Policy & History

U.S.- Rwanda Relations

The United States established diplomatic relations with Rwanda in 1962, following its independence from a Belgian-administered trusteeship.  From 1990 to 1994, the country saw civil war and genocide.  Rwanda is one of the world’s poorest countries, but it has made progress in developing national and local government institutions, economic development, maintaining security, promoting reconciliation, achieving Millennium Development Goals, and strengthening the justice system.  The United States is committed to work with our Rwandan and international friends to help Rwanda meet the needs of its population, including increased social cohesion in a peaceful, democratic, and inclusive Rwanda that provides good governance and an economically enabling environment.  The United States supports Rwandan efforts to increase democratic participation, enhance respect for civil and political rights, and improve the quality and outcomes of health care and basic education.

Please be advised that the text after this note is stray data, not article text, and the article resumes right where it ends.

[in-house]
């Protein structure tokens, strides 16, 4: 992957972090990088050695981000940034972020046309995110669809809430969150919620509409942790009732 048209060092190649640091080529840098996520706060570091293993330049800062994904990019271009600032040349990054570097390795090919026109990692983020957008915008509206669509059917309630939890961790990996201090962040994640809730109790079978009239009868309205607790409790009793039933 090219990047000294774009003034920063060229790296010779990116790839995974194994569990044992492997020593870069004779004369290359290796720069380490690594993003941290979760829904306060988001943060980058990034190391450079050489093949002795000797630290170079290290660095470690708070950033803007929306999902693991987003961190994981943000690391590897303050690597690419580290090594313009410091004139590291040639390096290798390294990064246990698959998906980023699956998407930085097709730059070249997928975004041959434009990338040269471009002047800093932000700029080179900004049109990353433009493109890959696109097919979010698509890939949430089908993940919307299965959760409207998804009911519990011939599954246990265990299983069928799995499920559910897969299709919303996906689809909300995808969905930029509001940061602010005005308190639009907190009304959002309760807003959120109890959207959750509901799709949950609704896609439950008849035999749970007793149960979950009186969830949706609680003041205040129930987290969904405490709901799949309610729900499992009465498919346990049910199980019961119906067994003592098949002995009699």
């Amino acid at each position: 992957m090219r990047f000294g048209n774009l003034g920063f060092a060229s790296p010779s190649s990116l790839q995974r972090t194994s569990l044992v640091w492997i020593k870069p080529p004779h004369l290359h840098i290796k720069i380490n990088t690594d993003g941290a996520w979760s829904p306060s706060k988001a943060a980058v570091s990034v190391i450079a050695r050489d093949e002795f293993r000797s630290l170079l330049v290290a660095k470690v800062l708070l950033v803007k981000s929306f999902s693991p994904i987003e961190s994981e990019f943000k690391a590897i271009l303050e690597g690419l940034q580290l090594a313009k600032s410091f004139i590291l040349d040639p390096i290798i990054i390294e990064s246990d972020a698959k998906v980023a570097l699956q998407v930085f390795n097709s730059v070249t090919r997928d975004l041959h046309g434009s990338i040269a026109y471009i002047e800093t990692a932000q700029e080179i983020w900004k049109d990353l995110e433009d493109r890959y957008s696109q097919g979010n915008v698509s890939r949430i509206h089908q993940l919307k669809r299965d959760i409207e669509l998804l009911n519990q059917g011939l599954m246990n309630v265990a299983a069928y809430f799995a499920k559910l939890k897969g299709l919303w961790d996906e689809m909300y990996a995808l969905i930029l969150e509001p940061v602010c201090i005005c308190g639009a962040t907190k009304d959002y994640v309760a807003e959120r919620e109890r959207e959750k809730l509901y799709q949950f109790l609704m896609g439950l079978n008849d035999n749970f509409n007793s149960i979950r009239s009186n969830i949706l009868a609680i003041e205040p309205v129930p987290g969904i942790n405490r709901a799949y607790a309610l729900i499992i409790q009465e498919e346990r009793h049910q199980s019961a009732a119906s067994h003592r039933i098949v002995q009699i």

U.S. Assistance to Rwanda

The U.S. Government is currently the largest bilateral donor to Rwanda.  With our Rwandan partners, the United States supports efforts to provide basic health services for the populace; expand economic opportunities in rural areas, particularly through a strengthened agricultural production and food security program; protect and promote the country’s unique biodiversity; strengthen democracy engagement between civil society and government; expand access to electricity; foster the professionalization of the Rwanda security services in support of peacekeeping operations; and improve the foundational educational system and skills (literacy, numeracy, and workforce readiness) that prepare Rwandan youth for a modern service-based economy.  U.S. assistance in Rwanda also supports regional economic integration to spur business development, entrepreneurship, and increased employment opportunities.  These goals are carried out through various presidential initiatives, including:  Feed the Future; Global Climate Change; Power Africa; Trade Africa; African Peacekeeping Rapid Response Partnership; and the Global Health Initiative, including the President’s Malaria Initiative, the President’s Emergency Plan for AIDS Relief (PEPFAR), and the Global Health Security Agenda.

Among the offices operating under the U.S. Mission to Rwanda are: